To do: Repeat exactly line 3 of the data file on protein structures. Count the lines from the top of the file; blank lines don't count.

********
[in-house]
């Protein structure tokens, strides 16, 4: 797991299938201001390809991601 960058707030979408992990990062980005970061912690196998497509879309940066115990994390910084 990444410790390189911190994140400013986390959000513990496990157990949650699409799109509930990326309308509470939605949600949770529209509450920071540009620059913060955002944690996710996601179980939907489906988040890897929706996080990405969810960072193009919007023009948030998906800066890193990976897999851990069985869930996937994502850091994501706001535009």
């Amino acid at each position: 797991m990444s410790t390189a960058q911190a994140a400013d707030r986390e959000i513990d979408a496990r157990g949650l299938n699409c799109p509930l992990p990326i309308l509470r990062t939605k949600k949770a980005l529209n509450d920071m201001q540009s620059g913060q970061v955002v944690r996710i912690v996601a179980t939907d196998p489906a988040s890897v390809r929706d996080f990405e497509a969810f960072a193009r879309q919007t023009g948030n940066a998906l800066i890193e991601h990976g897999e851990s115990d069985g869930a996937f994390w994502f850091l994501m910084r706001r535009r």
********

């Amino acid at each position: 797991m990444s410790t390189a960058q911190a994140a400013d707030r986390e959000i513990d979408a496990r157990g949650l299938n699409c799109p509930l992990p990326i309308l509470r990062t939605k949600k949770a980005l529209n509450d920071m201001q540009s620059g913060q970061v955002v944690r996710i912690v996601a179980t939907d196998p489906a988040s890897v390809r929706d996080f990405e497509a969810f960072a193009r879309q919007t023009g948030n940066a998906l800066i890193e991601h990976g897999e851990s115990d069985g869930a996937f994390w994502f850091l994501m910084r706001r535009r």